Is there a role for prevention or early diagnosis in fibromyalgia?

Piercarlo Sarzi-Puttini, Alberto Batticciotto, Daniela Marotto, Fabiola Atzeni
ASST Fatenebefratelli-Sacco University Hospital, Milan; Rheumatology Unit, Ospedale del Circolo Varese; Rheumatology, Department of Medical Sciences and Public Health Assl Olbia, Olbia; Rheumatology Unit , University of Messina, Messina, Italy

It is well known that fibromyalgia is prevalent, difficult to manage, and associated with high costs, in health care and society in general. The current diagnostic and treatment pathway for patients with fibromyalgia (FM) is complex, and  early and effective identification and appropriate treatment of FM remain a challenge in current clinical practice (1). Ideally, FM management involves a multidisciplinary approach with the preferable patient pathway originating in primary care but supported by a range of health care providers, including referral to specialist care when necessary (2). Recently published guidelines recommend the adoption of a symptom-based approach to guide pharmacologic treatment. Emerging treatment options for FM may be best differentiated on the basis of their effect on comorbid symptoms that are often associated with pain (e.g. sleep disturbance, mood, fatigue) (3). 

Acute pain is of sudden onset and expected to last less than 3 months. Chronic pain is defined as ongoing or recurrent pain, lasting beyond the usual course of injury healing or more than 3 to 6 months. The development of chronic pain results from complex interactions between biological, psychological, and social factors. There is increasing evidence that the transition from acute to chronic pain (particularly FM)  is associated with permanent neurophysiological transformations (i.e., central sensitization, gliopathy, and an emotional shift in the brain circuitry involved in nociception) and genetic and epigenetic factors (4,5).  A variety of different conditions can play a role in the transition from acute to chronic pain:  demographic aspects (e.g., female gender and low socio- economic status), injury-related (e.g., lower limb injury and compensable injury), autoimmune or neoplastic diseases, small fiber neuropathies, surgery (e.g., mastectomy, thoracotomy, and amputation), psychological risk factors such as anxiety, depression, pain catastrophizing and pain-related fear. Because of the link between FM and exposure to stress, and because both the neuroendocrine and autonomic nervous systems could cause many of the symptoms of FM, these factors have been fairly extensively studied; however, these factors are now generally thought to play a role in some individuals, but not to be central pathogenic factors in all individuals with these conditions (6,7).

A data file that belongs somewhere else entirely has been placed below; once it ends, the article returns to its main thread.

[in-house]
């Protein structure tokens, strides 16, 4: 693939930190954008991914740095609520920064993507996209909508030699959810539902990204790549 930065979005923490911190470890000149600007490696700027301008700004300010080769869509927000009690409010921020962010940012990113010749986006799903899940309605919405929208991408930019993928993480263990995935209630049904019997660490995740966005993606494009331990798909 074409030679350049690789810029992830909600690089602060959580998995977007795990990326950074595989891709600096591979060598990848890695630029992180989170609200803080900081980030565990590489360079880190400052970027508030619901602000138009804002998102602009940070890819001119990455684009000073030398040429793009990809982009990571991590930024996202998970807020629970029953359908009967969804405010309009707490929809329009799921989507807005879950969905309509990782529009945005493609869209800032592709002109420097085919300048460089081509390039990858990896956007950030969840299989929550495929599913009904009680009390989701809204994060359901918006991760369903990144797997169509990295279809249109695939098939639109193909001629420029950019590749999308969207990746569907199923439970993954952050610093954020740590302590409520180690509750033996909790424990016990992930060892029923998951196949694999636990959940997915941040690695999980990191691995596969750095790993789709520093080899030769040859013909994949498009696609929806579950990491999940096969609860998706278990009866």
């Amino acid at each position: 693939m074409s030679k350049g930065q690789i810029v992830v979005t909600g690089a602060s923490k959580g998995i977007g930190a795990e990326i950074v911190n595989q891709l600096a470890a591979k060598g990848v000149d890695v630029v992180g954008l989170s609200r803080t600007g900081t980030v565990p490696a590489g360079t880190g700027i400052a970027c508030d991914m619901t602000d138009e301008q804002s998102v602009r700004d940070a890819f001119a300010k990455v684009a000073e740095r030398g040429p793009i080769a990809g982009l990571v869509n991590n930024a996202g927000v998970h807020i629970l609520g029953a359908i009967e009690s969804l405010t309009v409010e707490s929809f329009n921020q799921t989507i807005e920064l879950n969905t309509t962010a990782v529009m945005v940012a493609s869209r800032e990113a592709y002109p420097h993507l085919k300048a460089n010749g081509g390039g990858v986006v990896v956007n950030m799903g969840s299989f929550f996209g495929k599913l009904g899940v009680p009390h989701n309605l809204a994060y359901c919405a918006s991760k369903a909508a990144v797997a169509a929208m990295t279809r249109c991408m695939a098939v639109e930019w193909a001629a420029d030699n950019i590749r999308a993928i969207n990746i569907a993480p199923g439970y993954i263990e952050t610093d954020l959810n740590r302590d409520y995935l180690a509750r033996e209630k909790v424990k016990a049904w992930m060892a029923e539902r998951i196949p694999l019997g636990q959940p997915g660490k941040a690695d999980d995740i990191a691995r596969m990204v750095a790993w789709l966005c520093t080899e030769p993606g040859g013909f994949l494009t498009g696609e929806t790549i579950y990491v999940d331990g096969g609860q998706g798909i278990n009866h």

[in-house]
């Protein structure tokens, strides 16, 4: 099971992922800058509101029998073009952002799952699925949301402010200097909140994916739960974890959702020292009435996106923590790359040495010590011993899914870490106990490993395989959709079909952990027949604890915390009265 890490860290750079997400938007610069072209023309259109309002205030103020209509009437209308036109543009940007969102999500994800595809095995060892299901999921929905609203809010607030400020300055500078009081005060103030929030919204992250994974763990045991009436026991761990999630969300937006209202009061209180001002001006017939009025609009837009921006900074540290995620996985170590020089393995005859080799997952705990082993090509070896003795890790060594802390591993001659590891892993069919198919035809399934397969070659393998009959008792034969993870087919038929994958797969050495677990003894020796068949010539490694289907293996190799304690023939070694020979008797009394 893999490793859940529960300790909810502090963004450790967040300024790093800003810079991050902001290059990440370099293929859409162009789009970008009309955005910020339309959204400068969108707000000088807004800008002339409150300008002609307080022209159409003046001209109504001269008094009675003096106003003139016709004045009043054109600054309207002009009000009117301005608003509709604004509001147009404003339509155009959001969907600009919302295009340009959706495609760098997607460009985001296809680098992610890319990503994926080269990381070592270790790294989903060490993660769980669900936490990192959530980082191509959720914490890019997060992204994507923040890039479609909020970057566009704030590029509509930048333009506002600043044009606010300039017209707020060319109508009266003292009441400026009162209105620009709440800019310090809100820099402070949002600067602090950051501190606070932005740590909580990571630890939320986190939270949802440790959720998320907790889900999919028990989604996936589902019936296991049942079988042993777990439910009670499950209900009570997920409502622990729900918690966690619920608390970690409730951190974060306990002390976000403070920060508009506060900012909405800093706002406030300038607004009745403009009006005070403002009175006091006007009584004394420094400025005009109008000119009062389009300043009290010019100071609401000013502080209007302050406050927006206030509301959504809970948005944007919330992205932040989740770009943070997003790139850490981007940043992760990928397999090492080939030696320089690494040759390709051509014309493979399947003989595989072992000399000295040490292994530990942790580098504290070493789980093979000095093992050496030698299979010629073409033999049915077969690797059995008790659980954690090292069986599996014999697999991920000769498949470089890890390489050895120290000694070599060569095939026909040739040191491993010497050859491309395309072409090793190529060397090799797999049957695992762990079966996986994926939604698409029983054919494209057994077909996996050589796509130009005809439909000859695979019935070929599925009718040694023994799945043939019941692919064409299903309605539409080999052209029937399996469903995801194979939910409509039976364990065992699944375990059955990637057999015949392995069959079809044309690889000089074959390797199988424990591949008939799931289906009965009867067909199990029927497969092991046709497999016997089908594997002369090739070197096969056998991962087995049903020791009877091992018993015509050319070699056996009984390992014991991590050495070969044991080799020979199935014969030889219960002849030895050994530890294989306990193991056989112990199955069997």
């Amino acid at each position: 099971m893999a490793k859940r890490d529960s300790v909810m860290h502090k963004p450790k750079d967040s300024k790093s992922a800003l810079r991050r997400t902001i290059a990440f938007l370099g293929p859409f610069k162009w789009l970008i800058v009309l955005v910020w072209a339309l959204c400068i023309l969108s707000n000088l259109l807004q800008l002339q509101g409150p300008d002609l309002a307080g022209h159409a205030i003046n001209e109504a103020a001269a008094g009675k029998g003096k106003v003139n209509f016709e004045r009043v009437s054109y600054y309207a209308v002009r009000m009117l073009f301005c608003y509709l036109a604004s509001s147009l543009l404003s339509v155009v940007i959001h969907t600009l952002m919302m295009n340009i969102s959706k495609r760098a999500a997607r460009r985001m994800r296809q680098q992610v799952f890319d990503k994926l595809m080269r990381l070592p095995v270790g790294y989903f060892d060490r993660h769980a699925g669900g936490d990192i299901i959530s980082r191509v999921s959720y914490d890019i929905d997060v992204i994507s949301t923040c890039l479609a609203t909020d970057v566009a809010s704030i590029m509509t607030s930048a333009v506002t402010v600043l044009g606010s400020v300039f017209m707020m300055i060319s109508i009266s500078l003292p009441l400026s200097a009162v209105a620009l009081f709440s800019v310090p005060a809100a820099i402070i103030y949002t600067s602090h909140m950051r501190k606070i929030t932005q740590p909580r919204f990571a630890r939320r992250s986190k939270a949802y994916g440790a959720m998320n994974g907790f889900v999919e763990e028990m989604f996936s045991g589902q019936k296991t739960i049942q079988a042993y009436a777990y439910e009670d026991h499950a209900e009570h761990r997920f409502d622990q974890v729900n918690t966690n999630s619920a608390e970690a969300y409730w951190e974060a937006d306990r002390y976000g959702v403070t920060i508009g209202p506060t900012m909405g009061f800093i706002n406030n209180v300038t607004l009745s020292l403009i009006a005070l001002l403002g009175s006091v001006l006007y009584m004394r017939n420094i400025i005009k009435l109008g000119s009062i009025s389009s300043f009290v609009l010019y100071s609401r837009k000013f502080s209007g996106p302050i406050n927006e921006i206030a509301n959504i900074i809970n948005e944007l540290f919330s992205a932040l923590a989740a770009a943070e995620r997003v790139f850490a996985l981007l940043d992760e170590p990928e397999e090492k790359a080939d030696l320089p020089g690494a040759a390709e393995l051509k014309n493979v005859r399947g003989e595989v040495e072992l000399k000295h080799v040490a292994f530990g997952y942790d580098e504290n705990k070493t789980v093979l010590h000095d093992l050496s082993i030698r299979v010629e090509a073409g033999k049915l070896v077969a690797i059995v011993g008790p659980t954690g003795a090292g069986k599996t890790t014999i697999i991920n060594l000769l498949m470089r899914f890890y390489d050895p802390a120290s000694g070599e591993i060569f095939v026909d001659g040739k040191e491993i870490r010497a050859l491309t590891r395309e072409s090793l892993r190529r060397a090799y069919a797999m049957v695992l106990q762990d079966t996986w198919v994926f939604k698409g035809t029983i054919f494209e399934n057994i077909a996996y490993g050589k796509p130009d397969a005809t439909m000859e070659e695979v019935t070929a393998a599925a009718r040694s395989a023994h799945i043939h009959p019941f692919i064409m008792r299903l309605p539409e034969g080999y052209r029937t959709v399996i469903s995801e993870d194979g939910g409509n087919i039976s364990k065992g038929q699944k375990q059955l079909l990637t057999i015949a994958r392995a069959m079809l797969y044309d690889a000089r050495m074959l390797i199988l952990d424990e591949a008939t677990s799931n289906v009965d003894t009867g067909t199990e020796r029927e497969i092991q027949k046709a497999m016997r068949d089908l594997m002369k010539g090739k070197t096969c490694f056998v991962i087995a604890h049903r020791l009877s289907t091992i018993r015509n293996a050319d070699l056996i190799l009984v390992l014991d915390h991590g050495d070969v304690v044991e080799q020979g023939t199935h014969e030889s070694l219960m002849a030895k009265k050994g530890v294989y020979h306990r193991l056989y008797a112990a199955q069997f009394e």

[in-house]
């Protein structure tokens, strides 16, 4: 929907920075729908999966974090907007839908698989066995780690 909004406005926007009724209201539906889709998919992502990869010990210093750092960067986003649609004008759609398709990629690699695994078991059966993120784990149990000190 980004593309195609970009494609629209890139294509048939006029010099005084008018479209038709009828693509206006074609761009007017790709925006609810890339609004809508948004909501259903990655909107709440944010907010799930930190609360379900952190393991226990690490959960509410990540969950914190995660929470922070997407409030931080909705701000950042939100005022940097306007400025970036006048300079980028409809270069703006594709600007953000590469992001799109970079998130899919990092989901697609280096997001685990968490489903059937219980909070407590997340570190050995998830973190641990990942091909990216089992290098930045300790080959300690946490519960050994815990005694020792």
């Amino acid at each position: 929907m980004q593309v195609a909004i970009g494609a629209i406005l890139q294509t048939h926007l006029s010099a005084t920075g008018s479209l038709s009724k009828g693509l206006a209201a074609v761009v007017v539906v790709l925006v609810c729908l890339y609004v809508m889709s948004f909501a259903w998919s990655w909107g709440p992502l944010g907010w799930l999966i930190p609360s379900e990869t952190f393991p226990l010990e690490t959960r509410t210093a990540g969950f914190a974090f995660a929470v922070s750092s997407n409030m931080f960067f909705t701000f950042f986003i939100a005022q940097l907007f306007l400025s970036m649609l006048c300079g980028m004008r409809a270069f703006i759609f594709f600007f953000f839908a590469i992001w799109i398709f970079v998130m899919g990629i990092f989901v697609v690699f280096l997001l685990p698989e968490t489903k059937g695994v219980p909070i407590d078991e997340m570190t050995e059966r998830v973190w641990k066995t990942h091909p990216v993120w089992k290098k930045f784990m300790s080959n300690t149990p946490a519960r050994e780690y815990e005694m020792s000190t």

The prevalence of FM varies from 2 to 5%, depending on the population sampled and the method of evaluation (8). The incidence of FM was determined in a population-based sample of Norwegian women between the ages of 20 and 49 years who were followed for 5.5 years. The incidence of FM among women who began the observation period without any complaints of musculoskeletal pain was 3.2%, corresponding to an average annual incidence of 583 cases/100,000 women between 20 and 49 years of age. For those with any self-reported pain at the beginning of the study, the incidence was 25% and risk factors for the development of FM included pain for 6 years or more, self-assessed depression, lack of professional education, and the presence of 4 or more associated symptoms, such as disturbed bowel function, unrefreshing sleep, paresthesia, and subjective swelling (9). In another cohort of 1,198 early arthritis patients followed by rheumatologists, the incidence of FM was 6.77/100 person-years in the first year after diagnosis of arthritis, and declined to 3.58/100 person-years in the second year. Pain severity and poor mental health predicted FM risk  (10).

Why prevention is so difficult in potential FM patients? This is a list of  some potential topics: 1) there is no biomarker; 2) we should treat any type of acute pain to prevent cronicity; 3) we do not know why central sensatization occurs in some patients and not in others; 4) can we improve resilience or is it only genetically and/or enviromentally determined?  5) what is the role of psycoaffective and/or personality problems in these patients? 

We do not have an answer to these questions and we can only treat patients early both with non pharmacological or /and pharmacological armamentarium. We can teach the patient how to handle fibromyalgia ( perceived self-efficacy in pain management and pain acceptance) but not how to get rid of it or even better how not to develop the syndrome in presence of risk factors.

Long-term outcome data for FM are limited. Although available studies indicate that symptoms of FM often persist, many patients are able to identify strategies over time that can moderate symptoms (7).


References
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